Our busy schedules can make it hard to find time to spend in nature, and it may seem especially hard in urban areas. But at a time when so many Americans are struggling with loneliness and isolation, spending a few moments outdoors can help us feel more connected.
Fortunately, there are several easy things you can do to get out in nature, no matter where you live. You can start by sinking your bare feet in a patch of dirt and consider the ways by which the soil nourishes the plants and animals that in turn nourish us. Maybe you can find a tree to befriend, be it a pine, mango or tulip tree. Use all your senses to engage with it — observe its leaves, feel the smooth wrinkles of its bark.
When I lived in New York and Los Angeles, I’d have to hike very far to find a piece of nature to be in — the rare tree in downtown L.A., the canopy of ginkgoes near Inwood Hill Park in New York City. Now, in East Tennessee, I walk a few steps past my porch, into my garden — two small strips of land that flank my two-story white and turquoise farmhouse.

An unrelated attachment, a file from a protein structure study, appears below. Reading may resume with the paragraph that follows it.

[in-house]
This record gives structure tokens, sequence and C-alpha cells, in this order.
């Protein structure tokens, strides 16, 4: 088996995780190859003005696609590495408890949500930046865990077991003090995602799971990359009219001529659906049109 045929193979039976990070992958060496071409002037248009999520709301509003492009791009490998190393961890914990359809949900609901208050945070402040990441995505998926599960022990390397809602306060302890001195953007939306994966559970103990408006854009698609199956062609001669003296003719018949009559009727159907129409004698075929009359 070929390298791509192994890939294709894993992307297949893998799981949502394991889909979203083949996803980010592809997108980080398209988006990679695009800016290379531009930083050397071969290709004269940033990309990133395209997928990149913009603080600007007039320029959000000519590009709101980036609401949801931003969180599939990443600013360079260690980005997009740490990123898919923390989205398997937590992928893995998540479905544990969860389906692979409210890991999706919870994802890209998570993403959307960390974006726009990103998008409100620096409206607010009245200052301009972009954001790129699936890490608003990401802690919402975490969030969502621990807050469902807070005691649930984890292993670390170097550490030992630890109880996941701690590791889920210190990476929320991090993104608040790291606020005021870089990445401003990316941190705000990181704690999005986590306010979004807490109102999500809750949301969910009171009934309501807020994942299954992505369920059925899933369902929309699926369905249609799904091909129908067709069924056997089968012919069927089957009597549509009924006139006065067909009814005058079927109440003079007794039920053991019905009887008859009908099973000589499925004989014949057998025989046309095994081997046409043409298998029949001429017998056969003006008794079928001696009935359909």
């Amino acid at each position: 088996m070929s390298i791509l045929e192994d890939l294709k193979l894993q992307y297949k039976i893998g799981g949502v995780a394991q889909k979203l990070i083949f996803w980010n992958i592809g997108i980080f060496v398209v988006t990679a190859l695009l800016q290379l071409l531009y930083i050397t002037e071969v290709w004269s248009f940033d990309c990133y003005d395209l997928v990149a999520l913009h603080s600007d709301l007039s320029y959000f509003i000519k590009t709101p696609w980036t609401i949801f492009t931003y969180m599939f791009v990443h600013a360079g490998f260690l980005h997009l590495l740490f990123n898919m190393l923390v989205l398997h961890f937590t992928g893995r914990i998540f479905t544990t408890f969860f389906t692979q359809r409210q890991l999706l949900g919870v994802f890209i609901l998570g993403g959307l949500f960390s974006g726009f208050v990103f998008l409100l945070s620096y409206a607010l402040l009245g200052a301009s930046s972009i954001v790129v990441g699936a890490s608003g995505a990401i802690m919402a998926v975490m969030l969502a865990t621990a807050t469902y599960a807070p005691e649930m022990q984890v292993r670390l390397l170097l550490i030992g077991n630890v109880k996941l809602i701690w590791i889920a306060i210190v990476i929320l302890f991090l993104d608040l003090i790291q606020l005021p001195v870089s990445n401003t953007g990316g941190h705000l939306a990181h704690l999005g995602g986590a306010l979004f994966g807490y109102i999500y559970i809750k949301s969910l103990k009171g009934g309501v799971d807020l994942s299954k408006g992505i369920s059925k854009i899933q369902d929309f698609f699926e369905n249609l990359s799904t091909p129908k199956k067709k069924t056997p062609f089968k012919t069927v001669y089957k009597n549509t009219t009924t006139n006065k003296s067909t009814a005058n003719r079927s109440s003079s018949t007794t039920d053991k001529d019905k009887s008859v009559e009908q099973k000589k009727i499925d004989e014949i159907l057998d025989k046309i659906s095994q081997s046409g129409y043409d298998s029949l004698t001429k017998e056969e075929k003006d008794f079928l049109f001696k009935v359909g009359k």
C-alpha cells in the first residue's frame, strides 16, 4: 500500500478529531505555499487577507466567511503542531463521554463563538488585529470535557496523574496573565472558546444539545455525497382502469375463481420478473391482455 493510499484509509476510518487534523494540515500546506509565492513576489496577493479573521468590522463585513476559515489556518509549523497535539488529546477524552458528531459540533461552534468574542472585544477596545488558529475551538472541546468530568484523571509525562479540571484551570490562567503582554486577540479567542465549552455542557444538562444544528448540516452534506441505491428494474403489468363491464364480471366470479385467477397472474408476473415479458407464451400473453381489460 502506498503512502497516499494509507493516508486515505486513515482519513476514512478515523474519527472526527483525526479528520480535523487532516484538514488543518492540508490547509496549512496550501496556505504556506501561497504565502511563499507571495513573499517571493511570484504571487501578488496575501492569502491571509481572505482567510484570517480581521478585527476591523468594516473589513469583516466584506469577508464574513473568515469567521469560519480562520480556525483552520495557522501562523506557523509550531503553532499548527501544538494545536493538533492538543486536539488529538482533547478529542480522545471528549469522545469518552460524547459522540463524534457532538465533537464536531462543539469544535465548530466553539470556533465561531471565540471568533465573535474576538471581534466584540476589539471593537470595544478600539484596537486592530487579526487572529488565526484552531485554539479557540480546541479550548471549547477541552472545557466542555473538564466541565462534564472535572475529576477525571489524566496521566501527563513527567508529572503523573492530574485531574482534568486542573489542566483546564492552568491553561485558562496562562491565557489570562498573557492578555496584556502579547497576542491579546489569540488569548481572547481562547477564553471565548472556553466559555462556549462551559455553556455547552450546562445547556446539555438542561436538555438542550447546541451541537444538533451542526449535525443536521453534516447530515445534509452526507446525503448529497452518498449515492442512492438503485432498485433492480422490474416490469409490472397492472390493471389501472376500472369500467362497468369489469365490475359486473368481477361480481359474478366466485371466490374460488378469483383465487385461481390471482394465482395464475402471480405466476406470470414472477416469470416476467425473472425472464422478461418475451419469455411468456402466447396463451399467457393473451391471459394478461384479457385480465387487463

When I first moved here, nonnative European grass blanketed the thirsty clay, red as dried blood. I bought a shovel and set about digging up eight garden beds in the middle of that grass, filling them with plants native to my region: coneflowers and aromatic aster, bee balm and Virginia blue bells. I tried growing squash, peppers, yellow watermelon and white eggplant, but the plants languished and many didn’t yield any fruit at all. My land seems to want nothing but flowers. So I am trying my hand at breeding zinnias, cosmos and dahlias instead. Each bloom, as rich as a jewel, now attracts butterflies and hover flies and bees to feast where there was once nothing but a wasteland.
If I am creatively blocked, I walk barefoot on the earth, no matter the season, allowing stories to feed the roots of my entire body. If I have a plot hole I need to fix, I visit my lemon and lime basil, staining my fingers with their citrus scents. If I need to make my writing more lyrical, I sit with the dahlias, imagining that their vast genetic possibilities fill me when I speak with them.